Silicon Carbide Mechanical Seals

Topics Covered

Why Use Silicon Carbide?

Graphite Charged Silicon Carbide

Why Use Silicon Carbide?

Silicon carbide is a more expensive seal material the carbon, but it is often used in more demanding applications. For example, blistering is a critical concern with carbon bearing materials. Strangely, the reason why blistering sometimes occurs is not known for certain. The most popular explanation is that a certain amount of material becomes absorbed in the carbon substrate and expands because of frictional heat, thus creating a crater in the seal face. Blistering is most often found in applications involving heavy oils. In some cases, the use of silicon carbide as a mating surface will eliminate a blistering problem.

The surfaces of seal face components made from silicon carbide materials approach the hardness of diamonds and possess outstanding resistance to abrasion. These materials are particularly well suited to corrosive applications and can handle a wide range of temperature extremes. Silicon carbide is an excellent thermal conductor and can be specified where high strength and stiffness are required. One type of silicon carbide is made by exposing specially formulated graphite to silicon vapour. Another is reaction bonded (RBSC), a fine grain alpha silicon carbide matrix that has been infiltrated with molten silicon. A third type consists of high density silicon carbide in granular form that is moulded and sintered at high temperatures to form a solid part.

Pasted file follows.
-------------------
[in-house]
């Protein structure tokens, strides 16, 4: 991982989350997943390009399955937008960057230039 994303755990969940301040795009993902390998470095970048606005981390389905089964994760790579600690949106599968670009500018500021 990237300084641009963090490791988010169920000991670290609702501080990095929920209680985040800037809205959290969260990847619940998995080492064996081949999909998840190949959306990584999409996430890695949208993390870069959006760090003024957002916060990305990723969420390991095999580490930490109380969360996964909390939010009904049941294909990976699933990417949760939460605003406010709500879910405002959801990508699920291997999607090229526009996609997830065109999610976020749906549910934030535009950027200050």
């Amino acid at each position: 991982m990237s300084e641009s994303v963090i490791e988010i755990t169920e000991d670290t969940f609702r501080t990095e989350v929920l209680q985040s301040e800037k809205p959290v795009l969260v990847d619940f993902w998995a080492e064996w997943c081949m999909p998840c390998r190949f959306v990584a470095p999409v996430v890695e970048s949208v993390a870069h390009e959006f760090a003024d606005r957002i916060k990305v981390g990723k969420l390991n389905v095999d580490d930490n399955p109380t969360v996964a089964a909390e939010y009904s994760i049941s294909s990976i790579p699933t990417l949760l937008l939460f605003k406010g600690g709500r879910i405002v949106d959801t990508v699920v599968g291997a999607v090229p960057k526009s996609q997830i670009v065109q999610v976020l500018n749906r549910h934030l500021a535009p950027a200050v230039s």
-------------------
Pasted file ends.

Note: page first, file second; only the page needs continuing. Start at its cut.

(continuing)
Graphite Charged Silicon Carbide

Graphite charged silicon carbide has been used as an alternative for hard surface against hard-surface applications. Bonding a silicon carbide matrix with graphite by an infiltration of molten silicon produces this material. It can be used for a high performance pressure-velocity applications and applications where resistance to the pumped solids is crucial.


Primary author: Lawrence Thorwart

Source: Abstracted from Materials World, vol. 2, pp. 519-21, 1994 “The materials key to seal performance”


For more information on Materials World please visit The Institute of Materials


Tell Us What You Think

Do you have a review, update or anything you would like to add to this article?

Leave your feedback
Your comment type